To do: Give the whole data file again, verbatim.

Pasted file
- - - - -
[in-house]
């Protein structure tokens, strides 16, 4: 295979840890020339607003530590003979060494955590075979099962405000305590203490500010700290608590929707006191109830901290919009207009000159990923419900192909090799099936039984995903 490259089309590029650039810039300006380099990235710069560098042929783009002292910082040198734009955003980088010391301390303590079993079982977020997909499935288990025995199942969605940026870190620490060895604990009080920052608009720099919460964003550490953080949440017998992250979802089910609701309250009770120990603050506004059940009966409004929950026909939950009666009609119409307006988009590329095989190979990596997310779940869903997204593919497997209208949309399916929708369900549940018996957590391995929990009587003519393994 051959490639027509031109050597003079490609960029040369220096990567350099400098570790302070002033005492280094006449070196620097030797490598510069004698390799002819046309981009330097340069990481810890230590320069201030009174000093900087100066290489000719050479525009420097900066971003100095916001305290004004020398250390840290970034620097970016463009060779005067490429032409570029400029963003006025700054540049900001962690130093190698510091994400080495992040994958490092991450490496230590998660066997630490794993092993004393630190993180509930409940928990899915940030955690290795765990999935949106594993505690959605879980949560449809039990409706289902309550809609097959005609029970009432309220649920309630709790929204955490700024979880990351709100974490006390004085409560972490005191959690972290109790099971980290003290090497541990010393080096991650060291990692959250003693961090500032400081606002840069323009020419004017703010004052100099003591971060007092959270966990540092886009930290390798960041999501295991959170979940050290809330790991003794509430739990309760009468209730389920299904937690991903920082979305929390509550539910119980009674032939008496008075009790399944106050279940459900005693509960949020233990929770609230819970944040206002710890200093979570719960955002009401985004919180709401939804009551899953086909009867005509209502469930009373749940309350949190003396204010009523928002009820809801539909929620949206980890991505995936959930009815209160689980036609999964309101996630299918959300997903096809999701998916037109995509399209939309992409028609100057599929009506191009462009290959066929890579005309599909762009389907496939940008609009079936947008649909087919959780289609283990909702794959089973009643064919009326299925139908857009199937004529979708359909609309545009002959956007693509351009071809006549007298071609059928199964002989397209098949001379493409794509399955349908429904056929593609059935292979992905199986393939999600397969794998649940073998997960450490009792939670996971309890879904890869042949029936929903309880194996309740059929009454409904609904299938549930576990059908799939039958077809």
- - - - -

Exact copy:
[in-house]
């Protein structure tokens, strides 16, 4: 295979840890020339607003530590003979060494955590075979099962405000305590203490500010700290608590929707006191109830901290919009207009000159990923419900192909090799099936039984995903 490259089309590029650039810039300006380099990235710069560098042929783009002292910082040198734009955003980088010391301390303590079993079982977020997909499935288990025995199942969605940026870190620490060895604990009080920052608009720099919460964003550490953080949440017998992250979802089910609701309250009770120990603050506004059940009966409004929950026909939950009666009609119409307006988009590329095989190979990596997310779940869903997204593919497997209208949309399916929708369900549940018996957590391995929990009587003519393994 051959490639027509031109050597003079490609960029040369220096990567350099400098570790302070002033005492280094006449070196620097030797490598510069004698390799002819046309981009330097340069990481810890230590320069201030009174000093900087100066290489000719050479525009420097900066971003100095916001305290004004020398250390840290970034620097970016463009060779005067490429032409570029400029963003006025700054540049900001962690130093190698510091994400080495992040994958490092991450490496230590998660066997630490794993092993004393630190993180509930409940928990899915940030955690290795765990999935949106594993505690959605879980949560449809039990409706289902309550809609097959005609029970009432309220649920309630709790929204955490700024979880990351709100974490006390004085409560972490005191959690972290109790099971980290003290090497541990010393080096991650060291990692959250003693961090500032400081606002840069323009020419004017703010004052100099003591971060007092959270966990540092886009930290390798960041999501295991959170979940050290809330790991003794509430739990309760009468209730389920299904937690991903920082979305929390509550539910119980009674032939008496008075009790399944106050279940459900005693509960949020233990929770609230819970944040206002710890200093979570719960955002009401985004919180709401939804009551899953086909009867005509209502469930009373749940309350949190003396204010009523928002009820809801539909929620949206980890991505995936959930009815209160689980036609999964309101996630299918959300997903096809999701998916037109995509399209939309992409028609100057599929009506191009462009290959066929890579005309599909762009389907496939940008609009079936947008649909087919959780289609283990909702794959089973009643064919009326299925139908857009199937004529979708359909609309545009002959956007693509351009071809006549007298071609059928199964002989397209098949001379493409794509399955349908429904056929593609059935292979992905199986393939999600397969794998649940073998997960450490009792939670996971309890879904890869042949029936929903309880194996309740059929009454409904609904299938549930576990059908799939039958077809």